on friendship


Dear Ethan,

Some friendships run so deep that the beginning can predict its end. And me and Alex–we were meant to crash and burn. 

We’re not friends anymore, and it’s among one of the heaviest bags of sadness I carry.  

We were eighteen when we met in El Paso, listening to this lame lecture from Lockheed Martin on becoming STARS. I don’t even remember what the acronym stood for other than it was boring. They gave us a barrel of monkeys, and Alex and I kept using them as torpedoes to hit strangers on the neck. We hadn’t even exchanged a word yet, but he was already bringing out the worst in me. I felt I could be at my ugliest and he would understand, which is one of the things that made our friendship so powerful. 

After the barrel of monkeys incident, we were chosen to lead a trust exercise in which everyone followed us with their eyes closed. After having a conga line of 50 schmucks trip over each other, we were disbanded from the workshop and spent the rest of the afternoon drinking sodas in the parking lot, and that night, we drove up to the top of a mountain to see the El Paso star. The friends we had come with were all getting trashed in Juarez, but we had more fun wandering the lonely city together at dusk, talking into the night and then into the morning. It’s like we had been waiting our whole lives for the moment where we met our person. 

I miss the way he wore his glasses off-kilter because his face was slightly uneven. I miss hanging out with him in his walk-in closet, designing outfits that made him look like Brad Cooper. I miss making fun of him for being in love with Chris Pratt while he would make fun of me for being in love with someone who would never love me back. 

He was the type of friend I could call at any time of the day or night and we would be rolling on the floor laughing five minutes later. He’s met my family and used my face masks and once recorded a mockumentary of me that went semi-viral. 

When Alex came out to his parents at the age of 27, we expecting/(hoping?) they would disown him. There was a camera hidden in the room just in case it was Alex’s time to have his movie moment and have the world fall in love with him. But, they were sweet and understanding, and we both breathed a sigh of relief that he could finally show the self he showed me to the world. I’ve never been a good secret keeper, but I kept that one for almost ten years because I know how to listen when it’s important.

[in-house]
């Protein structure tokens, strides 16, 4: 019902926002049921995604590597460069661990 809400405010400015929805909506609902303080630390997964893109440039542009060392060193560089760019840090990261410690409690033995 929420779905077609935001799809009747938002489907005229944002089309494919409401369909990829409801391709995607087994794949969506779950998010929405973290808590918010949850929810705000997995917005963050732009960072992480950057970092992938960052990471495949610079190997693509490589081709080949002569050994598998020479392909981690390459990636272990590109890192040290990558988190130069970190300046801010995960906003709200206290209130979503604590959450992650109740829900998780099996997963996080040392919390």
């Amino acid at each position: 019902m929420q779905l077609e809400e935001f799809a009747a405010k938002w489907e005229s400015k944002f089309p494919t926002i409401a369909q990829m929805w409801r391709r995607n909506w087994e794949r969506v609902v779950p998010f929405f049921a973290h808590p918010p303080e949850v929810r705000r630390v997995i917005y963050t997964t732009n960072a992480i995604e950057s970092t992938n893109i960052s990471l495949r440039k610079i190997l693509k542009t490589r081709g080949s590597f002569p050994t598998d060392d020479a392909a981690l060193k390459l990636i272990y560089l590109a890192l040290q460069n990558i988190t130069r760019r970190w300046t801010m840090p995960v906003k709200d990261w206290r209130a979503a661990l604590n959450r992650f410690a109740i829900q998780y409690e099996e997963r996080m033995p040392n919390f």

I always thought he would make a great filmmaker or stand-up comedian. I didn’t expect him to become a computer programmer who hates coding. He always thought I would make a great villain at a mansion by the French Riviera, and he’s not wrong.

People who are incredibly funny are often incredibly sad, and I think this is true of him. Deep down, I think we both realized that if nobody ever loved us the way we deserved we could live a life of platonic friendship together and it wouldn’t be the worst thing. In fact, I was already halfway there. But, life happened, and you happened, and I don’t think he will ever forgive me for it. The only other option was us marrying a pair of Portuguese twins at the exact same second so that nobody would ever have to be left behind. 

Every story I write I think of him in the back of my mind, in the hopes that one day he’ll run across it and it will make him laugh. Other things people don’t know about us: we both know how to crack an egg with one hand. We love going to the gym for ten minutes and then buying an eight hundred calorie smoothie on our way out the door. We both have a soft spot for musicals though I bet he hates Hamilton as much as I do. 

We went to Saltlick an embarrassing amount of times to eat enough barbecue to get the meat sweats–we were the best Saltlick partners. There was a certain finesse to it, and it involved a two-day no-smoothie starvation period beforehand, and after, we were unstoppable. 

I hope our paths cross once again, and that he can meet you, and we can learn about the life that has happened to each of us as the gap between us grows wider and more fragile. 

I am afraid of the day when we would have not been friends longer than we were friends. Some friendships become among the greatest romances of your life–and that’s the moral of this story, to hold what you love as precious close to your heart and never let it go. 

I still hope.



p.s. Pictures out of the archives–a very young Nancy

my old college crew

a few minutes before Saltlick (Austin, TX)

our first pride (Houston, TX, 2015)

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